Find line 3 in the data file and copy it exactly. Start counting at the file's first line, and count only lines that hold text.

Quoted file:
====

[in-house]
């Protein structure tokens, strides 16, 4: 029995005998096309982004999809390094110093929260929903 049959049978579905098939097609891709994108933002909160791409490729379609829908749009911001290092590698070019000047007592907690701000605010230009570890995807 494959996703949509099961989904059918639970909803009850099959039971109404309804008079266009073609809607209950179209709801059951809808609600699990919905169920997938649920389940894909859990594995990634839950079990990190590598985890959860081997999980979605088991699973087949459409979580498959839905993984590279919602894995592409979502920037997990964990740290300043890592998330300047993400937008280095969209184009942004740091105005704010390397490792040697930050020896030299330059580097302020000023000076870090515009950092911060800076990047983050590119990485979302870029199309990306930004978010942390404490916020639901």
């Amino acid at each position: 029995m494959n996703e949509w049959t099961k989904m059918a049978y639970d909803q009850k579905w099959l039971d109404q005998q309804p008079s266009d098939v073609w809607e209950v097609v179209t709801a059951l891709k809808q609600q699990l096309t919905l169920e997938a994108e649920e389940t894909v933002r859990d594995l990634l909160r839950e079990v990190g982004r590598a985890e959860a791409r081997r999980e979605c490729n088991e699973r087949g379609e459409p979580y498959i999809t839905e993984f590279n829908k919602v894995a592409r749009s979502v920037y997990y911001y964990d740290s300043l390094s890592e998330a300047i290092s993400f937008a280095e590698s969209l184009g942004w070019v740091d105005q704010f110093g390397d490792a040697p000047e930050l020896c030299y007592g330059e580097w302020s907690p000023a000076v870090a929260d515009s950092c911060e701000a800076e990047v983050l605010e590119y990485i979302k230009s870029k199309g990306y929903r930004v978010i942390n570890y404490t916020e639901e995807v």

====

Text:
């Amino acid at each position: 029995m494959n996703e949509w049959t099961k989904m059918a049978y639970d909803q009850k579905w099959l039971d109404q005998q309804p008079s266009d098939v073609w809607e209950v097609v179209t709801a059951l891709k809808q609600q699990l096309t919905l169920e997938a994108e649920e389940t894909v933002r859990d594995l990634l909160r839950e079990v990190g982004r590598a985890e959860a791409r081997r999980e979605c490729n088991e699973r087949g379609e459409p979580y498959i999809t839905e993984f590279n829908k919602v894995a592409r749009s979502v920037y997990y911001y964990d740290s300043l390094s890592e998330a300047i290092s993400f937008a280095e590698s969209l184009g942004w070019v740091d105005q704010f110093g390397d490792a040697p000047e930050l020896c030299y007592g330059e580097w302020s907690p000023a000076v870090a929260d515009s950092c911060e701000a800076e990047v983050l605010e590119y990485i979302k230009s870029k199309g990306y929903r930004v978010i942390n570890y404490t916020e639901e995807v």